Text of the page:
What it is, is a beautiful insight into the mind of a man who would have been called a genius if there’d been anybody willing to risk a black eye by calling him that. What it is, is a good and moving and funny and warm and honest… and a little crazy. Exactly like William Wellman.


Other Relevant Topics

Hollywood's Censor: Joseph I. Breen and the Production Code

Hollywood’s Censor: Joseph I. Breen and the Production Code

by Thomas Doherty

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Description: From 1934 to 1954 Joseph I. Breen, a media-savvy Victorian Irishman, reigned over the Production Code Administration, the Hollywood office tasked with censoring the American screen. Though little known outside the ranks of the studio system, this former journalist and public relations agent was one of the most powerful men in the motion picture industry. As enforcer of the puritanical Production Code, Breen dictated “final cut” over more movies than anyone in the history of American cinema. His editorial decisions profoundly influenced the images and values projected by Hollywood during the Great Depression, World War II, and the Cold War.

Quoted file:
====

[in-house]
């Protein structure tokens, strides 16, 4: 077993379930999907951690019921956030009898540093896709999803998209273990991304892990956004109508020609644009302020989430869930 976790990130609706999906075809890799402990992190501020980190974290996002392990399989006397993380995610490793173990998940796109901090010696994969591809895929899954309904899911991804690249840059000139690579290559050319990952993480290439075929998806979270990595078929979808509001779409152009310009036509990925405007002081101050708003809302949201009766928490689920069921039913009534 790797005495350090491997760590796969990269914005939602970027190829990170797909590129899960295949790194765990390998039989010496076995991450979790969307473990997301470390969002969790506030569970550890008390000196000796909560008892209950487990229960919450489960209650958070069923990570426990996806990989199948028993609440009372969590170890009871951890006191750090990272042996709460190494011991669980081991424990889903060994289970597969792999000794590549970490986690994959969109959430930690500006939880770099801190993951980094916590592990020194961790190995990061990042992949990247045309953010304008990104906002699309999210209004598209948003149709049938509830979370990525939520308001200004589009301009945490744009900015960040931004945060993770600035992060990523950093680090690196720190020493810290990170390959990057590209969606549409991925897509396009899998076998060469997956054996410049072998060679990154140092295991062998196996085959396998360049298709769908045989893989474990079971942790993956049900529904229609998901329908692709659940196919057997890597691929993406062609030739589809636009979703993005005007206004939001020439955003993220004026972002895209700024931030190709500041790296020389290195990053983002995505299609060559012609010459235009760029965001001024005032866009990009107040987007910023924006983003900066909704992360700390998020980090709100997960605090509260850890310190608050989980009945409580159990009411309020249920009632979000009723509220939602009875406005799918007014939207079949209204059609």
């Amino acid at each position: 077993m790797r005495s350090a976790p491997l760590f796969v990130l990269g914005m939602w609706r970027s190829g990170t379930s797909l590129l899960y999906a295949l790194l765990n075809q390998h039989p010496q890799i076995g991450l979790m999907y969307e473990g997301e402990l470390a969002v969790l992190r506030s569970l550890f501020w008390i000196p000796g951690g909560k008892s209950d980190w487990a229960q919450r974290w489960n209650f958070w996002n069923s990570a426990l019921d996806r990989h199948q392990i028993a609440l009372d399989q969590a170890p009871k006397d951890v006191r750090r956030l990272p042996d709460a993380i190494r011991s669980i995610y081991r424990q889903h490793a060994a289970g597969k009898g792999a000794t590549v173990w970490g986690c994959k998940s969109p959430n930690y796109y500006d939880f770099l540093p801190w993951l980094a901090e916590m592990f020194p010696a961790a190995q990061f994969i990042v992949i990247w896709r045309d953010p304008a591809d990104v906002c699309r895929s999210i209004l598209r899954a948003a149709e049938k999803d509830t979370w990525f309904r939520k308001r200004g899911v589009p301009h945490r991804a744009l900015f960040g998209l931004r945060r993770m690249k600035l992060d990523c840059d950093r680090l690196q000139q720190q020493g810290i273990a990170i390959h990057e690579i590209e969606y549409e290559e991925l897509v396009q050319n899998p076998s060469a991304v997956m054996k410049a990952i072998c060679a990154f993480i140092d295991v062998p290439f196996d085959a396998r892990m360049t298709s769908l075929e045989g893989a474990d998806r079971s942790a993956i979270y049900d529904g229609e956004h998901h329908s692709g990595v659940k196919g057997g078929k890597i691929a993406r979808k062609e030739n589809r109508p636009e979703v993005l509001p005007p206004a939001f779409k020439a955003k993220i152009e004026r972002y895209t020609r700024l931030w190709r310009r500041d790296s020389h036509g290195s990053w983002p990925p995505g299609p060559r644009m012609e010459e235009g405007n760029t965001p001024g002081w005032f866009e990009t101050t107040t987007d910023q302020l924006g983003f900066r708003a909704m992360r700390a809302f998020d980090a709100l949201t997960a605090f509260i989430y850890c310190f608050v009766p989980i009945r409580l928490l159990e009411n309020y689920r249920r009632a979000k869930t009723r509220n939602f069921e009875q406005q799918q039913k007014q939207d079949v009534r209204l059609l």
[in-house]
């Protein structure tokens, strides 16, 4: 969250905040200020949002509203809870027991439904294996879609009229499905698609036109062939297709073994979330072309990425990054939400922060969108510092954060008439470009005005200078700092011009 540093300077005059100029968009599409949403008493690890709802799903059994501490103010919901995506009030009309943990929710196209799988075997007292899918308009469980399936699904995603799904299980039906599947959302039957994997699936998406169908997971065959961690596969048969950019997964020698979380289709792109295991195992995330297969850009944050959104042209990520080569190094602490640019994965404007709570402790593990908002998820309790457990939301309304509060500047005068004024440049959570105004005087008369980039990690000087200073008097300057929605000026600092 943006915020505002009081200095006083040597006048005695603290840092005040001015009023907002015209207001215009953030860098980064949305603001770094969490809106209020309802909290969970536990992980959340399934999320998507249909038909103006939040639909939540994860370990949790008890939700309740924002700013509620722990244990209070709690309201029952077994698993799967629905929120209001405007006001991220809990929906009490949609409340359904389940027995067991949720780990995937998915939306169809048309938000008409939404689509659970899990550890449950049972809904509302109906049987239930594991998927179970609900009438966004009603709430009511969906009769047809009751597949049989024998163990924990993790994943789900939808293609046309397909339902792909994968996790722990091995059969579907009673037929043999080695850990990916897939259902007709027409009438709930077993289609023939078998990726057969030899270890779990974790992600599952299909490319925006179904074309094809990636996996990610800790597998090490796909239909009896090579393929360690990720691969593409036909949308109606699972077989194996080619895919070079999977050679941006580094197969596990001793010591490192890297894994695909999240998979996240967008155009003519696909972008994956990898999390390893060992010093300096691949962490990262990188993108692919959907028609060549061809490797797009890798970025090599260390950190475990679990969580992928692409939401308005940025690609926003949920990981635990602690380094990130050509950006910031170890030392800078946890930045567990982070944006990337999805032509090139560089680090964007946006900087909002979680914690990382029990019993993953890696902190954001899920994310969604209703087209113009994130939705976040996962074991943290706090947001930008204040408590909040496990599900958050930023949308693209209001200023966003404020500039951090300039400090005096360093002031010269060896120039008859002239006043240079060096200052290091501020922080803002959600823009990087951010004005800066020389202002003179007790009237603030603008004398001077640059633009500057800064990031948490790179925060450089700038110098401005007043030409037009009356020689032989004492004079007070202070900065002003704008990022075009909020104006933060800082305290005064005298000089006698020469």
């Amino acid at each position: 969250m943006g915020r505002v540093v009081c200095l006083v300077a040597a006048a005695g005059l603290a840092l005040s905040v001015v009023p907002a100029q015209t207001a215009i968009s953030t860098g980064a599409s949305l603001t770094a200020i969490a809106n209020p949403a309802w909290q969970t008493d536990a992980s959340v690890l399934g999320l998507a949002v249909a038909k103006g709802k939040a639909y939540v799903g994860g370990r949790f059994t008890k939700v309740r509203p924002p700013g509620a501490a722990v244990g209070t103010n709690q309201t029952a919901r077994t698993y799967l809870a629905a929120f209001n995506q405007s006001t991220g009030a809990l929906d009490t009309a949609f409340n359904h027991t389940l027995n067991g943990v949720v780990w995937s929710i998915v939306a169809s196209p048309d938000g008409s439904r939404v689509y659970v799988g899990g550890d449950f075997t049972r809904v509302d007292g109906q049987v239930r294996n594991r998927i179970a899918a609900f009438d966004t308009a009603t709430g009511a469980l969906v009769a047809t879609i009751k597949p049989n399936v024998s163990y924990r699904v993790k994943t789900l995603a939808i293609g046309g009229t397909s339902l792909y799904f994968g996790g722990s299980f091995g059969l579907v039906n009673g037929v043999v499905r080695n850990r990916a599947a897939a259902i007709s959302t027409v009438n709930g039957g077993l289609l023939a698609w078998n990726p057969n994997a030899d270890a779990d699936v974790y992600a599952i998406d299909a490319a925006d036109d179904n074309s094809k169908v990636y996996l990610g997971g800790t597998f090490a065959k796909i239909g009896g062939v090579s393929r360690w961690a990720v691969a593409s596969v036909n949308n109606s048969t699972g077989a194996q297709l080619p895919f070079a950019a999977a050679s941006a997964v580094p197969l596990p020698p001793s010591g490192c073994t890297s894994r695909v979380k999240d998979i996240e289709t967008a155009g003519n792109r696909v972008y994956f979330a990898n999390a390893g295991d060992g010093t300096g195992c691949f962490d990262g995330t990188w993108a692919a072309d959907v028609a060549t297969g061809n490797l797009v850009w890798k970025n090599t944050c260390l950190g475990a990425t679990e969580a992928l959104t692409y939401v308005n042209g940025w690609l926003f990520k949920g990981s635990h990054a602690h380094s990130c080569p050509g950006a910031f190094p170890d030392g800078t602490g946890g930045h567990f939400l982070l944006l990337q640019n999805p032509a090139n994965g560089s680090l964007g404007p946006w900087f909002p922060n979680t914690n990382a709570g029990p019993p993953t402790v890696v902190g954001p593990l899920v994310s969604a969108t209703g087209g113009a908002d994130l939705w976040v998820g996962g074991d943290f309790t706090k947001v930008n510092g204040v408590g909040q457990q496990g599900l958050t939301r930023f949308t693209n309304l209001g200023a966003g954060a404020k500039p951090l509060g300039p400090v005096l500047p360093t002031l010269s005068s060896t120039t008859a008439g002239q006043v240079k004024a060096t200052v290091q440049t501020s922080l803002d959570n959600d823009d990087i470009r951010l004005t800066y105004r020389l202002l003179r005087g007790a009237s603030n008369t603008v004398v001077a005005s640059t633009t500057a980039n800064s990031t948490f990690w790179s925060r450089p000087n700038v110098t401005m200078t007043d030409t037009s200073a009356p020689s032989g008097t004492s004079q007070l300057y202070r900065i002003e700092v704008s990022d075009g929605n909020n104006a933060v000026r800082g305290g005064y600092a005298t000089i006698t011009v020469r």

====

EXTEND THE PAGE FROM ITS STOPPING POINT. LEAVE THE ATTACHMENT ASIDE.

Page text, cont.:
Cultural historian Thomas Doherty tells the absorbing story of Breen’s ascent to power and the widespread effects of his reign. Breen vetted story lines, blue-penciled dialogue, and excised footage (a process that came to be known as “Breening”) to fit the demands of his strict moral framework. Empowered by industry insiders and millions of like-minded Catholics who supported his missionary zeal, Breen strove to protect innocent souls from the temptations beckoning from the motion picture screen.

There were few elements of cinematic production beyond Breen’s reach—he oversaw the editing of A-list feature films, low-budget B movies, short subjects, previews of coming attractions, and even cartoons. Populated by a colorful cast of characters, including Catholic priests, Jewish moguls, visionary auteurs, hardnosed journalists, and bluenose agitators, Doherty’s insightful, behind-the-scenes portrait brings a tumultuous era—and an individual both feared and admired—to vivid life.